I remember it like it was yesterday. The last few months of 2008 tested the mettle of even the heartiest stock market investor. Daily I talked with investors who decided to sell out of their portfolios entirely. When you see the Dow (^DJI) plunge 500, 600 or 700 points in a day, it makes total sense on one level. Investors see the ship sinking, or at least they fear that’s what’s going on, and they want a life preserver while there’s still one left.
Fast forward to today, and the fear is still there. We start hearing about whether or not it’s time to get out of the stock market, especially when the media seems to only report on bad things. If you’re going through that mental exercise of whether or not you should jump ship, consider these reasons why you should stay the course.
The Media Does Not Know Your Situation
Members of the financial media have one job … to get ratings. That’s not bad, per se, but in their pursuit of that goal, they will tell you things like this:
- The sky is falling.
- There is much to be afraid about.
- Conditions are ripe for a pull-back.
Truth be told, conditions may be ripe for a pull-back. No one really knows. However, what I can tell you is that members of the media do not know your specific circumstance. Various pundits may come across as great stock pickers, but they don’t know your situation. They aren’t tailoring their recommendations to you; they’re fear-mongering. The atmosphere of fear this creates will be an even bigger problem for you if you’re an emotional investor. While it can be difficult to separate your emotions from your money, try. Fear will often lead you to make irrational decisions that may not be in your best long-term interest.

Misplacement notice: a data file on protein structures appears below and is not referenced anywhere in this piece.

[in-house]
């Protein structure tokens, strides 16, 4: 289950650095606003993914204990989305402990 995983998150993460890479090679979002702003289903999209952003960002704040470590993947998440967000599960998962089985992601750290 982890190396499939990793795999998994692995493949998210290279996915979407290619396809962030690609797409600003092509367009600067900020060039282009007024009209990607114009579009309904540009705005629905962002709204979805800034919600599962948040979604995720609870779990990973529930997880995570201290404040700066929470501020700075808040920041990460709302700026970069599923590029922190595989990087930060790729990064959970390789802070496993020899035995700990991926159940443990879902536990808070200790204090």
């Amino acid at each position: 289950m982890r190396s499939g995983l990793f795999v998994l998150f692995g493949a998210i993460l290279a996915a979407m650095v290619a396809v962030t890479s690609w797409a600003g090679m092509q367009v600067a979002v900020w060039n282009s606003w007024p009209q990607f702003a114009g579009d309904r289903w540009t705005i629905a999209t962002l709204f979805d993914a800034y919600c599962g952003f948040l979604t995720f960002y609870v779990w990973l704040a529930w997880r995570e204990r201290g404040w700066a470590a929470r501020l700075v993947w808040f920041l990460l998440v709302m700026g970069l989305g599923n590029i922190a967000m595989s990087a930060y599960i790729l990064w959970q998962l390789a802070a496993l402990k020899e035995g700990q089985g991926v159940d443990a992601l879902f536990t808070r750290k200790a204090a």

Simply put, it’s best to put the financial talking heads on mute.
You Will Lose Money by Jumping Out
I know it seems counterintuitive, but you will lose money by jumping out of the stock market due to fear. Going back to the emotional argument, the stock market runs on 90 percent emotion and 10 percent reason. It is doing what it should be doing -– going up and down.
Consider this. During the plummet in 2008, the S&P 500 (^GPSC) lost just over 38 percent of its value. Retail investors jumped out at various points of the downturn and might have saved themselves from some of those losses. However, many continued to stay out of the stock market after it hit bottom due to fear of losing more money. That makes sense on one level, but it’s shortsighted. Those emotional investors (and thanks to fear, non-investors) missed out on the S&P 500 more than doubling from 2009 to 2013. Pulling out now, especially when you stay out long-term, is a recipe for losing money, not making it.